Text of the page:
“How did you get that FUN JOB?” is a question I have asked numerous times.
I have worked in the music business for more than twenty years with stints in film and television production, writing, and visual merchandising in-between, and so the question “How did you get that FUN JOB?” is one I know well.
I grew up in a small Eastern Oregon town where the only people I knew in the music business were my high school band and choir teachers and my piano and voice instructors.
Although music filled my life—my father played guitar and sang in barbershop quartets, he and my mother sang in church choir, one of my brother’s had a garage band, and I was instructed in piano, violin, saxophone, bass clarinet, and voice—it never occurred to me that if I didn’t pursue a career as a performer, I could still combine my love of music with a job and work in the business side of music.
If I had ever heard mention of job titles like song plugger, engineer, promotion director, A&R, and road manager they would have been like a foreign language to my ear and completely outside my perception of possibility.
Never did I dream I would one day become an agent, working on tours for Vince Gill, George Michael, Roy Orbison, Tina Turner, Randy Travis, and others, nor that I would one day manage an artist, run a publishing company whose writers wrote hits for Taylor Swift, One Direction, Celine Dion, Brooks & Dunn, Delta Goodrem, Joe Walsh, Pixie Lott, Martina McBride, Reba, George Strait,
…place songs in feature films and televisions programs For The Love Of The Game, House of Boys, W., The Other End of the Line, Billy: The Early Years, Crazy, Mulholland Drive, In Dreams, Love Letter, You’ve Got Mail, Ally McBeal, Beverly Hills 90210, Felicity, travel around the world representing the Roy Orbison estate song catalog and masters, write and produce documentaries and books, represent sound engineers working on Labor Day, Cloudy 2: Revenge of the Leftovers, Safe Haven, Stoker, The Paperboy, series Nashville, Missing, American Ride, and Granite Flats.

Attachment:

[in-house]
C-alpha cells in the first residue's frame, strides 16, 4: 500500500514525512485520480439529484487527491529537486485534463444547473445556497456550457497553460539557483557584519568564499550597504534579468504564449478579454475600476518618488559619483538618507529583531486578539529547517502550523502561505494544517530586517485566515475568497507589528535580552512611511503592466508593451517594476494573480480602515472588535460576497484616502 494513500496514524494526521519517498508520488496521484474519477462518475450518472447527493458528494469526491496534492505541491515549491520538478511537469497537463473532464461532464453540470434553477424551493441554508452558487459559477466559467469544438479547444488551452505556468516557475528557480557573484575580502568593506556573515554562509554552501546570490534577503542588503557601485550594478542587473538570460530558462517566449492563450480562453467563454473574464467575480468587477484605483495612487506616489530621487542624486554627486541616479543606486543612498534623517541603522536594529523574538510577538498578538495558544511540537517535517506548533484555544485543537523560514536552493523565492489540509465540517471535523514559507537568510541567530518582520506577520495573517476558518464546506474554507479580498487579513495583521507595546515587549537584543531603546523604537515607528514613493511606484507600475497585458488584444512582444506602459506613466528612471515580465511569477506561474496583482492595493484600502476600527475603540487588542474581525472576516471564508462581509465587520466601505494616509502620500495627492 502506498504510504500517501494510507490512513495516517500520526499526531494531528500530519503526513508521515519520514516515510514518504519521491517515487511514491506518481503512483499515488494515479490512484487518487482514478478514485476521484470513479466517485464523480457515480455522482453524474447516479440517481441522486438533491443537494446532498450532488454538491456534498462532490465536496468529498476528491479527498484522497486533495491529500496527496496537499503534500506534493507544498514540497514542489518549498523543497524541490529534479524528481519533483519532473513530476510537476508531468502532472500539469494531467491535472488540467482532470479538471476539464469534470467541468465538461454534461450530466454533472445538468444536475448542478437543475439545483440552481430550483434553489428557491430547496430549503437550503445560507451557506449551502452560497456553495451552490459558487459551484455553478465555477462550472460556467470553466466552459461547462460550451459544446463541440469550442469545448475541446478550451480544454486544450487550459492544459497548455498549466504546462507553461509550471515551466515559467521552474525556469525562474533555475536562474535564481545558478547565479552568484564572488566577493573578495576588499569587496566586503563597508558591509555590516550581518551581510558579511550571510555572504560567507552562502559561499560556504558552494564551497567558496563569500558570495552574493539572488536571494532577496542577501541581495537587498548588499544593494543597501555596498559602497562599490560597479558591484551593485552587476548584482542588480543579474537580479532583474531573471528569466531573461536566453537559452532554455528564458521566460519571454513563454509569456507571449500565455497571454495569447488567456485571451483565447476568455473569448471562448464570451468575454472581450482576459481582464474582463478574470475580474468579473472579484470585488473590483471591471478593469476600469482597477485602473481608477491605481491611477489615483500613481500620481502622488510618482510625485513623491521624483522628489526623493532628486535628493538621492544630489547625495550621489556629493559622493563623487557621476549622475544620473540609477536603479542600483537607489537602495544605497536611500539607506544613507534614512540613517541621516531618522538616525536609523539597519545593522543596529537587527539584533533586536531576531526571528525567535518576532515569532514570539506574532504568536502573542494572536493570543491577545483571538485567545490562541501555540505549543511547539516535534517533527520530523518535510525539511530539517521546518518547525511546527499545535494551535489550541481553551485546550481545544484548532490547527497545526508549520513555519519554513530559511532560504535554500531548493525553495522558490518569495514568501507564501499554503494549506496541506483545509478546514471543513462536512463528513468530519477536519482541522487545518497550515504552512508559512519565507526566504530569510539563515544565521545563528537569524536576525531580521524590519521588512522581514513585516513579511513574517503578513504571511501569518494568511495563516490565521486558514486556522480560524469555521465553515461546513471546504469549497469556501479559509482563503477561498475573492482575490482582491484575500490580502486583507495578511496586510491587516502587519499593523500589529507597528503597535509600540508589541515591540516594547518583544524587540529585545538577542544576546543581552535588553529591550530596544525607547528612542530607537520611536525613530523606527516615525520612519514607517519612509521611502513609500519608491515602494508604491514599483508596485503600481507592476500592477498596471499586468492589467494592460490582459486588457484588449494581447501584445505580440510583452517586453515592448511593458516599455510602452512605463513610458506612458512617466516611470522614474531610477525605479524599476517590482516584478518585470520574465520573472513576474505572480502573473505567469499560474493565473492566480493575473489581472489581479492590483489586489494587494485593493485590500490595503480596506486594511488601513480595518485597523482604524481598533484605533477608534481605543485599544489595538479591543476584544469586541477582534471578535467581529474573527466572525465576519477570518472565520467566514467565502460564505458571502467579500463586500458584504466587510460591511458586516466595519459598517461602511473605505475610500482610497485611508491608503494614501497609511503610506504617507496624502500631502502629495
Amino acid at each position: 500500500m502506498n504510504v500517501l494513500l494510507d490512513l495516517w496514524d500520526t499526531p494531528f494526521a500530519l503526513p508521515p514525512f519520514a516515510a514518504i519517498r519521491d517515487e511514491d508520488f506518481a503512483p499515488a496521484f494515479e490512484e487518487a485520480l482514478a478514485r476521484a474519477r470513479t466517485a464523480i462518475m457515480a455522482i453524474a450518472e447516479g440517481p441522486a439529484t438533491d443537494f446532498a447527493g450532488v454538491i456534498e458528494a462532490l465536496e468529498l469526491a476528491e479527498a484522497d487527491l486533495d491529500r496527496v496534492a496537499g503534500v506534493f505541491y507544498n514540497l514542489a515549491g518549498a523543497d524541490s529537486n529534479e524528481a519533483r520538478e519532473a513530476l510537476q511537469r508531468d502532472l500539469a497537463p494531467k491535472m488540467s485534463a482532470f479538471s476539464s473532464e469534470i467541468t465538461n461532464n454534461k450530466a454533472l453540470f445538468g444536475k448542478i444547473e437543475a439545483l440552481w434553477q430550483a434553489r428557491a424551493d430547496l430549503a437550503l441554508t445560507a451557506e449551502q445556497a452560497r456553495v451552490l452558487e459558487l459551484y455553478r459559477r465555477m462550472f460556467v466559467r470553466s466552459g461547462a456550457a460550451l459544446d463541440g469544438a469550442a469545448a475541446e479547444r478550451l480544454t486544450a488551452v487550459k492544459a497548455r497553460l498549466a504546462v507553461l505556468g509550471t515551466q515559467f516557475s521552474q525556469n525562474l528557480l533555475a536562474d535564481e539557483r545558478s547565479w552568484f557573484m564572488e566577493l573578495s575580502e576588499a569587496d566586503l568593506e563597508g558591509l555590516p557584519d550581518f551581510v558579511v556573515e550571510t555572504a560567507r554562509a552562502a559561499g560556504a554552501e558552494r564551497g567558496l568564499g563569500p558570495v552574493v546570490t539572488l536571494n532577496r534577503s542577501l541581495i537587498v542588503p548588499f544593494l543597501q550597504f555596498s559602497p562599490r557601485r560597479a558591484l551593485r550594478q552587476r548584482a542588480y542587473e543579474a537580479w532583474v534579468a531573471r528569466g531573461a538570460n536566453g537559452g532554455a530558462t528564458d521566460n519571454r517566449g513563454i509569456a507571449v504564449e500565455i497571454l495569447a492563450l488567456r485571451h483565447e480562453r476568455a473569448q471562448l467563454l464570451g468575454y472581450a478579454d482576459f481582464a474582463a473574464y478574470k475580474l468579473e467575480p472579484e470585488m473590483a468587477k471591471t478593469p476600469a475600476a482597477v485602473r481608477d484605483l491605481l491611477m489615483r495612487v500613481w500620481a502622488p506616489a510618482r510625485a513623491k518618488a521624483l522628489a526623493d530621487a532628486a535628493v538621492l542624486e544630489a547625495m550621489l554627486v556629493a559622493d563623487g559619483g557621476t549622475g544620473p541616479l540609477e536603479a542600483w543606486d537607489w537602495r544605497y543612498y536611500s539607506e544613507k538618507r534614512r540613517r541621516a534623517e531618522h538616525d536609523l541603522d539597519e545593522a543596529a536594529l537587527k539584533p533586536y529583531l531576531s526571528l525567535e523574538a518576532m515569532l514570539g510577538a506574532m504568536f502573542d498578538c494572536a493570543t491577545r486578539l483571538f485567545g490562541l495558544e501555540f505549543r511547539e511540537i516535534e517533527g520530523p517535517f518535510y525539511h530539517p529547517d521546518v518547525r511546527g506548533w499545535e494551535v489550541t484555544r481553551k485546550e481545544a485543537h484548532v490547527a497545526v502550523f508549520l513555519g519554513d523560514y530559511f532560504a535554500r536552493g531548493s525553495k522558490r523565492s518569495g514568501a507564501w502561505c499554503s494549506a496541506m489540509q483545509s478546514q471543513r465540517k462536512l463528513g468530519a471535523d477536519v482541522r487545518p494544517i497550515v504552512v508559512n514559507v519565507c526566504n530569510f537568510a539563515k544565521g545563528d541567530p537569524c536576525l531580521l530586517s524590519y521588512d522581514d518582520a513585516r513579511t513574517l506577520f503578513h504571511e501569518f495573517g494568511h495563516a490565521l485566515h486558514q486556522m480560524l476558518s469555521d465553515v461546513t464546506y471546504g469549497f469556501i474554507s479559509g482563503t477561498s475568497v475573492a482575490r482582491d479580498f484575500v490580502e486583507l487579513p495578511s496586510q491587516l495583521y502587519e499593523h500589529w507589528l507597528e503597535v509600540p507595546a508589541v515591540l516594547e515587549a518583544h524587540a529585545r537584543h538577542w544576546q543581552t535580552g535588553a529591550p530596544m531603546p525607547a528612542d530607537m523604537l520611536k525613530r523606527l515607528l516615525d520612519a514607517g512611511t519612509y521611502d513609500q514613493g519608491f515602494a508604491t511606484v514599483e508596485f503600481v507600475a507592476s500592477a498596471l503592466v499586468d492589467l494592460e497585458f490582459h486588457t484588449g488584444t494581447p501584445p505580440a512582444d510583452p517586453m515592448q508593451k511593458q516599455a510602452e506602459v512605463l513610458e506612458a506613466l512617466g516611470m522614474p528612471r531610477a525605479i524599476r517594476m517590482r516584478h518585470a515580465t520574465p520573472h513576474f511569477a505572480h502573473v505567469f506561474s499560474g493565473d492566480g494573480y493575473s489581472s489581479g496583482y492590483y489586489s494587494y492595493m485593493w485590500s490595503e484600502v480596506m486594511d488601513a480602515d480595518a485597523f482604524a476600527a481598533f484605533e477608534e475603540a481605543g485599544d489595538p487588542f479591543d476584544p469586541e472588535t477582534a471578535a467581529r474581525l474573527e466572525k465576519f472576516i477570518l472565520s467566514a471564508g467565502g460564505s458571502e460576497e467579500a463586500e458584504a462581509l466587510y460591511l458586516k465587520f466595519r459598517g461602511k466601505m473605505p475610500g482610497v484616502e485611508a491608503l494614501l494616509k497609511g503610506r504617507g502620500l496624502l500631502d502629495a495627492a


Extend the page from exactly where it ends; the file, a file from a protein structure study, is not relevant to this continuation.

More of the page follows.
I did not discover the business side of music until I was 26 years old and took a temporary job at Triad Artists, Inc. (now William Morris Endeavor) talent agency. Within a week, I was hired as assistant to agent and my career in music business was launched.
It took me a few more years to discover the depth of possibilities for talented people to express their creative skills in the music business. Today I am still discovering new avenues and am often impressed by those who saw a need and carved out their own careers, making something new, indispensable.
This blog (and my books) are meant as an inspiration and catalyst for those who want to pursue a career that will one day make someone ask: “How did you get that FUN JOB?”